Collective Wealth Planning is a fee-only financial planning and wealth management practice focused on helping its clients balance living for today while saving for tomorrow. When starting the business, owner Brenna Baucum faced an opportunity to put this foundational focus into practice.
"The wisdom shared by other solo practitioners highlighted the importance of sufficient savings to cover startup costs and sustain the first year or two of business and personal expenses," Brenna shared. "I followed this advice, and seeing a healthy balance in our savings account was incredibly reassuring, especially as the anxiety of leaving W2 employment began to surface." She added, "Although that account was earmarked for the business and had grown to the amount I needed, I didn't want to lose that feeling of reassurance. I had to remind myself of the advice I'd been giving clients for over a decade: what looks good on paper may not always be the best fit for you." At this point, Brenna contacted her Chemeketa SBDC business adviser for assistance.
"As a solopreneur, making major business decisions alone is hard, especially at the start. I am incredibly grateful to Joanne and the Chemeketa SBDC for their support in those early days. I'm looking forward to celebrating many more years of success and sharing gratitude with the people and organizations that made this possible."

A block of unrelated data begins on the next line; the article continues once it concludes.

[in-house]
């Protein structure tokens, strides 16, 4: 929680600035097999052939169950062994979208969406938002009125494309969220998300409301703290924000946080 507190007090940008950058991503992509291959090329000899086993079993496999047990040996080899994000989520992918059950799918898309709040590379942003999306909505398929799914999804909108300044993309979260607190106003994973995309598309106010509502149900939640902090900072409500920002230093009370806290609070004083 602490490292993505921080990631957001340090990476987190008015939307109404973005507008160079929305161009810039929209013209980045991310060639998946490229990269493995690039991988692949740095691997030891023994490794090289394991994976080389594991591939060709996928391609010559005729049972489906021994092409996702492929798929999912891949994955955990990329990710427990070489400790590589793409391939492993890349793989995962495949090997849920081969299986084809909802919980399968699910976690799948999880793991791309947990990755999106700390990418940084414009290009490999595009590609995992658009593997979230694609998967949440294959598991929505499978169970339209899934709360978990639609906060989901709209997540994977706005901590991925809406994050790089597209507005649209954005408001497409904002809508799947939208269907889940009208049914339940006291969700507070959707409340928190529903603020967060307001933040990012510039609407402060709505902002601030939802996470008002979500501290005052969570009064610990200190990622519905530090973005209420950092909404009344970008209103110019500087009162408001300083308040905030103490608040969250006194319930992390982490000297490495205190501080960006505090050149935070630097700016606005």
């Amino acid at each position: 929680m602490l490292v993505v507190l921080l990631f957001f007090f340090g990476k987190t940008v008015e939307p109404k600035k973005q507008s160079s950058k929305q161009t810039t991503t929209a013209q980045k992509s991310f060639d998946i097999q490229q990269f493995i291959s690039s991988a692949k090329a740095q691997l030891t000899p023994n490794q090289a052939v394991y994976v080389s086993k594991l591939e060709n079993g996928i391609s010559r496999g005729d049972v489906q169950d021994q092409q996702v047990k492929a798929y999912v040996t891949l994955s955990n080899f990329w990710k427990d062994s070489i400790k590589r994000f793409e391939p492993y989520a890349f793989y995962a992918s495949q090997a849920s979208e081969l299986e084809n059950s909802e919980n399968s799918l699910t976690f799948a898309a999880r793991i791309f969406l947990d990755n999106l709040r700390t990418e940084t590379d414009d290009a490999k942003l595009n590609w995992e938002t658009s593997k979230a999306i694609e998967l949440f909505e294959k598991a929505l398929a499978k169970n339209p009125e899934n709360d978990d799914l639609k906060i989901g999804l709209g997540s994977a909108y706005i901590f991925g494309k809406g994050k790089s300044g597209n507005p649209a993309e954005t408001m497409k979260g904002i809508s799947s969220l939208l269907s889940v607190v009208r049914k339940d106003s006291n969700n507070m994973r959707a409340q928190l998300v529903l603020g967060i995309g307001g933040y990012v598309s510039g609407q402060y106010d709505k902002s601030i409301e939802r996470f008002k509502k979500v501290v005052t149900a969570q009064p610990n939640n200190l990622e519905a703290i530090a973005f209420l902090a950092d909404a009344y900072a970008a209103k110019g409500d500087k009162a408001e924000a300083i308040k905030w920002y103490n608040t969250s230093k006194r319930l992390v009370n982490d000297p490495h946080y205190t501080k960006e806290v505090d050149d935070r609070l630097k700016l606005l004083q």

The Chemeketa SBDC has worked with Brenna through several stages in business. From idea to startup, adviser Joanne Scharer helped Brenna build out her business plan and move her practice from ideation to fruition.
When Brenna shared her anxiety about spending this nest egg, Joanne introduced her to local capital resources to support business owners like her in the startup stage. One was Business Oregon's Entrepreneurial Development Loan Fund, a program specifically designed to help small businesses and startups in Oregon.
Joanne encouraged Brenna to apply. With money in the bank to repay the loan, Brenna was an ideal candidate for this capital program. Joanne assisted her through the application process, helping her get her financials in order. Three months after submitting her application, Brenna was approved.
When the owners of R & D Construction first came to the Blue Mountain Community College SBDC, they were certified only to perform small jobs within the boundaries of the Umatilla Indian Reservation. To get work outside the reservation, they had to subcontract with bigger companies. Oregon state law requires contractors who work for compensation in any construction activity that involves improvements to real property to be licensed.
By not being state-certified, R & D Construction was limited in the work they could do, which hindered their earning potential and impacted the company’s viability.
"We would surely recommend SBDC services to anyone needing business support. We have recommended SBDC services to family members, peers, and other small business owners in our area."
The owners of R & D Construction, Ramona Schneider and Dana Minthorn, heard about the Blue Mountain Community College SBDC and met with adviser Richard Monacelli. Richard introduced them to the Construction Contractor Board Prep Test program offered through the Oregon SBDC Network. This program got them prepared for the state certification CCB exam. After completing the program, they passed the state exam and received their CCB state certification, opening doors to bigger opportunities for the company.